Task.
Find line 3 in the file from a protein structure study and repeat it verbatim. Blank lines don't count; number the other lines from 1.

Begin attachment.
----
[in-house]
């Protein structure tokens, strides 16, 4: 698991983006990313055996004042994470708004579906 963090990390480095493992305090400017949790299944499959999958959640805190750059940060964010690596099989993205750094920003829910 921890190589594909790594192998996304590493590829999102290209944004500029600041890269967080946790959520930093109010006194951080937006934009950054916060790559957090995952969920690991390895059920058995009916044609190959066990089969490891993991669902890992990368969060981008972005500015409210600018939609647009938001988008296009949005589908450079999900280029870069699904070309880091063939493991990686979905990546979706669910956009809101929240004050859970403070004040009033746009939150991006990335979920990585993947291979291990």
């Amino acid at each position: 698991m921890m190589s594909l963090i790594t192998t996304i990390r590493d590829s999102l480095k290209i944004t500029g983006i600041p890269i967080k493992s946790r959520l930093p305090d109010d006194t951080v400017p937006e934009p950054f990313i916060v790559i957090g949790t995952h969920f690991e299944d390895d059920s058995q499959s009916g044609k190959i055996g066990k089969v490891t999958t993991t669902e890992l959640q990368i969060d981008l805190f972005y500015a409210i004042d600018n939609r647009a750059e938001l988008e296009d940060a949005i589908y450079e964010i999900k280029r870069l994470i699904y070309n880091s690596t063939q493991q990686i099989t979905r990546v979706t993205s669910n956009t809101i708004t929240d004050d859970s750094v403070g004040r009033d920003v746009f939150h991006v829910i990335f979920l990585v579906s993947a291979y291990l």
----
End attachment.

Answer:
């Amino acid at each position: 698991m921890m190589s594909l963090i790594t192998t996304i990390r590493d590829s999102l480095k290209i944004t500029g983006i600041p890269i967080k493992s946790r959520l930093p305090d109010d006194t951080v400017p937006e934009p950054f990313i916060v790559i957090g949790t995952h969920f690991e299944d390895d059920s058995q499959s009916g044609k190959i055996g066990k089969v490891t999958t993991t669902e890992l959640q990368i969060d981008l805190f972005y500015a409210i004042d600018n939609r647009a750059e938001l988008e296009d940060a949005i589908y450079e964010i999900k280029r870069l994470i699904y070309n880091s690596t063939q493991q990686i099989t979905r990546v979706t993205s669910n956009t809101i708004t929240d004050d859970s750094v403070g004040r009033d920003v746009f939150h991006v829910i990335f979920l990585v579906s993947a291979y291990l």